(Received 2 March 2003; accepted 21 September 2002)
Published Online: 2003
| ||Format||Pages||Price|| |
|PDF (32K)||5||$25||  ADD TO CART|
Cite this document
Involuntary treatment is a concept often familiar to psychiatrists. In clinical practice, it usually involves the hospitalization and pharmacological management of patients with severe mental disorders. However, the scope of involuntary treatment is not limited to the management of mental illness alone. Psychiatric patients afflicted with medical illnesses may require hospitalization and invasive procedures for optimal management of these disorders. The following case illustrates a dilemma in which a psychotic patient refuses life-saving medical treatment; however, the treatment itself carries significant risk of morbidity and mortality. This article reviews the ethical, legal and clinical implications of making such difficult treatment decisions.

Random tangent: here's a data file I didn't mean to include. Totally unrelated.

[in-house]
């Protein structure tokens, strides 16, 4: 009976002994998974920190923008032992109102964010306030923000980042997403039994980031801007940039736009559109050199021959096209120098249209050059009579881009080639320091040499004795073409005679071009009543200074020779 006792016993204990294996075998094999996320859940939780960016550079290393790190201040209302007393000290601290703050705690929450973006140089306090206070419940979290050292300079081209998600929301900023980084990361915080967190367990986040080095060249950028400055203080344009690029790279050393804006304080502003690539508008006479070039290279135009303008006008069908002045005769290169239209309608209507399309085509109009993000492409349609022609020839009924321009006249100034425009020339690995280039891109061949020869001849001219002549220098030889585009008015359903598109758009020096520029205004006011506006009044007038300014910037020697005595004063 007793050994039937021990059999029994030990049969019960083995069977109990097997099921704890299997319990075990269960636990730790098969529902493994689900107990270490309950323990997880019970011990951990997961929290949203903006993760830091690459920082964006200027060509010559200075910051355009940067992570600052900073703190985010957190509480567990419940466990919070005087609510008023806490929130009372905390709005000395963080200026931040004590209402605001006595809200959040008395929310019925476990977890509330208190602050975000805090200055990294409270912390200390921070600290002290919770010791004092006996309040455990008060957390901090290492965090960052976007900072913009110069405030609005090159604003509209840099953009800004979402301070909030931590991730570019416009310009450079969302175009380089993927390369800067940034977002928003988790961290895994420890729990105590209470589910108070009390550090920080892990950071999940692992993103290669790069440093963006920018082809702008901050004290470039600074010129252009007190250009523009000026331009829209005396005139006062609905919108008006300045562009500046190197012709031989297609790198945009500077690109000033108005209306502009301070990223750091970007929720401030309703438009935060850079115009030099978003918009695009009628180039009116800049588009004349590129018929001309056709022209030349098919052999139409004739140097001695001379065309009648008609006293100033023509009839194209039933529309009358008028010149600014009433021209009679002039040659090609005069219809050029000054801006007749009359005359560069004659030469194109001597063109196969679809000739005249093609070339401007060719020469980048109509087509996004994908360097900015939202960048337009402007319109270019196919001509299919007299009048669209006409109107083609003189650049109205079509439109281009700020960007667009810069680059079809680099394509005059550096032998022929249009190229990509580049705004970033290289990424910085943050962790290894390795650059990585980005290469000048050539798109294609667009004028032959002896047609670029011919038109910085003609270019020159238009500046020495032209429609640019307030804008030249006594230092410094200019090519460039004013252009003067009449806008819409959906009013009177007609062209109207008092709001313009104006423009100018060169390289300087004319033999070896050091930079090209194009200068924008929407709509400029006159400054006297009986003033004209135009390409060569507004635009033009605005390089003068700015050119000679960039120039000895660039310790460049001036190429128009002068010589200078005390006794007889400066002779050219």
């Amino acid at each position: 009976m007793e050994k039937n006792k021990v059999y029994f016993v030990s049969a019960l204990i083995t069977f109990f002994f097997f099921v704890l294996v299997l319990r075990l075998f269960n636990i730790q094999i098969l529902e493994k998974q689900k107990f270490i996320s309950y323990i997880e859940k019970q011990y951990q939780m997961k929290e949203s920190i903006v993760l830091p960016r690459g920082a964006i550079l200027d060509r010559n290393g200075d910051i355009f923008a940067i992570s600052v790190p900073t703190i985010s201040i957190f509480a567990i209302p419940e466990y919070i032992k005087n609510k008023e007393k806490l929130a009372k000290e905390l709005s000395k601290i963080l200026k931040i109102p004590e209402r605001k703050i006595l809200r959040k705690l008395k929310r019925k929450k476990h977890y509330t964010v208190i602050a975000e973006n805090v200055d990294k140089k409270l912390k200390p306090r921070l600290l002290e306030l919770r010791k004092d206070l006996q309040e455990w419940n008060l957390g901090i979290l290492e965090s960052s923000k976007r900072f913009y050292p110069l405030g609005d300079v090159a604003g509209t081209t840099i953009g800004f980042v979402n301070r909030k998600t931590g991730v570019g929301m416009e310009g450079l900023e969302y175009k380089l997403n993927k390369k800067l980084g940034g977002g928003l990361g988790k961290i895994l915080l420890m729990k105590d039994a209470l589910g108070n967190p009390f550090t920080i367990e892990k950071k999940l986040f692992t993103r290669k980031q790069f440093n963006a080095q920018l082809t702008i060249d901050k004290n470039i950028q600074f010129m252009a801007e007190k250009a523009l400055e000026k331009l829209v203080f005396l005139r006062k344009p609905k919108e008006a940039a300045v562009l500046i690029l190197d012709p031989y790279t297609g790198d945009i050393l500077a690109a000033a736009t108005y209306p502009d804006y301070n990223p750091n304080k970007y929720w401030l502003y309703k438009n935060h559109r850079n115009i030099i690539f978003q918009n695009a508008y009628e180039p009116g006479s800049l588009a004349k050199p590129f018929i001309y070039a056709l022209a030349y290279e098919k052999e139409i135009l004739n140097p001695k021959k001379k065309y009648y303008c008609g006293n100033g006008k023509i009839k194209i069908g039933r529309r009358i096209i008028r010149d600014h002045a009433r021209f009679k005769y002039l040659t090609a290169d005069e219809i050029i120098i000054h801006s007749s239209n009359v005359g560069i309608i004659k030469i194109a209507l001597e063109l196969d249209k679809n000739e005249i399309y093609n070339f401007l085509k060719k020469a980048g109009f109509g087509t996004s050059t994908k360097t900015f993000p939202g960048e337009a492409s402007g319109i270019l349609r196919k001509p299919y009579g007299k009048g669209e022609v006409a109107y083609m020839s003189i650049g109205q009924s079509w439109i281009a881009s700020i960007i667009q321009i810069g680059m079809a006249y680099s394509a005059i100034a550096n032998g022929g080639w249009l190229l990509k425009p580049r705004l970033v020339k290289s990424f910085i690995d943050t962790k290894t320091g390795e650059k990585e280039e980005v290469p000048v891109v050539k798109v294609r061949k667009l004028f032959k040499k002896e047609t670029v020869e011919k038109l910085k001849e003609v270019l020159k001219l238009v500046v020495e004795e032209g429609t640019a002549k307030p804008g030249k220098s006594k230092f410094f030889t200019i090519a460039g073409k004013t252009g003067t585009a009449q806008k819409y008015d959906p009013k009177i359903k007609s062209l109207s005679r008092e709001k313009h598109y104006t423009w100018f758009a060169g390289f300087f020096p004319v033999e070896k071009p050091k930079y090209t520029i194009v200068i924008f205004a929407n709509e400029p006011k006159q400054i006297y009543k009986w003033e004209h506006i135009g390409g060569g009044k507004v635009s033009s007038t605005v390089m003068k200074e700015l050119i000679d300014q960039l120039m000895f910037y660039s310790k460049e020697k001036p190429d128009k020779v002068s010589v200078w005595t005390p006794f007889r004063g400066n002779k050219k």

Stock #: JFS2002090